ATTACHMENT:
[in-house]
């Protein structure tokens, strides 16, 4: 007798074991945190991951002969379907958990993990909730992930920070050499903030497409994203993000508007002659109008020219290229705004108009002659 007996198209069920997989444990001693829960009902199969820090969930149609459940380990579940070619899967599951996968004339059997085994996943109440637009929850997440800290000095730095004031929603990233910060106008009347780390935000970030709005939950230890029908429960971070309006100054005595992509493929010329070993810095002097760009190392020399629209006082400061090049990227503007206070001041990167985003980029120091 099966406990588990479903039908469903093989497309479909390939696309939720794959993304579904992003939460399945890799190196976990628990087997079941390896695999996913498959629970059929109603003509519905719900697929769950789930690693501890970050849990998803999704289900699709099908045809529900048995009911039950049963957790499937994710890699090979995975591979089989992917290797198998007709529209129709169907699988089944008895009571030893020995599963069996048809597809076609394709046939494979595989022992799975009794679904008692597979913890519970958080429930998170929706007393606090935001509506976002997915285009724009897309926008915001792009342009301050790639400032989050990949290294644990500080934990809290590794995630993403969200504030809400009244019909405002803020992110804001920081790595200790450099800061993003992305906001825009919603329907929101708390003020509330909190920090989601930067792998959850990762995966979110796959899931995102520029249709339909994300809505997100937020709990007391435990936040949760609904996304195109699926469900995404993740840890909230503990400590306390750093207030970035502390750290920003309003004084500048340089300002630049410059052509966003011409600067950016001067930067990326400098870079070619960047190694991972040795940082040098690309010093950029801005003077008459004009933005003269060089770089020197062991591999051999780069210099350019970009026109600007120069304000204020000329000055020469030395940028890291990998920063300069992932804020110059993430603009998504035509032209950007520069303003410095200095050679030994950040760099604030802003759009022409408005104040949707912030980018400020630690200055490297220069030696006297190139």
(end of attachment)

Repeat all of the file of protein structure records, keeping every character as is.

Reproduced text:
[in-house]
């Protein structure tokens, strides 16, 4: 007798074991945190991951002969379907958990993990909730992930920070050499903030497409994203993000508007002659109008020219290229705004108009002659 007996198209069920997989444990001693829960009902199969820090969930149609459940380990579940070619899967599951996968004339059997085994996943109440637009929850997440800290000095730095004031929603990233910060106008009347780390935000970030709005939950230890029908429960971070309006100054005595992509493929010329070993810095002097760009190392020399629209006082400061090049990227503007206070001041990167985003980029120091 099966406990588990479903039908469903093989497309479909390939696309939720794959993304579904992003939460399945890799190196976990628990087997079941390896695999996913498959629970059929109603003509519905719900697929769950789930690693501890970050849990998803999704289900699709099908045809529900048995009911039950049963957790499937994710890699090979995975591979089989992917290797198998007709529209129709169907699988089944008895009571030893020995599963069996048809597809076609394709046939494979595989022992799975009794679904008692597979913890519970958080429930998170929706007393606090935001509506976002997915285009724009897309926008915001792009342009301050790639400032989050990949290294644990500080934990809290590794995630993403969200504030809400009244019909405002803020992110804001920081790595200790450099800061993003992305906001825009919603329907929101708390003020509330909190920090989601930067792998959850990762995966979110796959899931995102520029249709339909994300809505997100937020709990007391435990936040949760609904996304195109699926469900995404993740840890909230503990400590306390750093207030970035502390750290920003309003004084500048340089300002630049410059052509966003011409600067950016001067930067990326400098870079070619960047190694991972040795940082040098690309010093950029801005003077008459004009933005003269060089770089020197062991591999051999780069210099350019970009026109600007120069304000204020000329000055020469030395940028890291990998920063300069992932804020110059993430603009998504035509032209950007520069303003410095200095050679030994950040760099604030802003759009022409408005104040949707912030980018400020630690200055490297220069030696006297190139």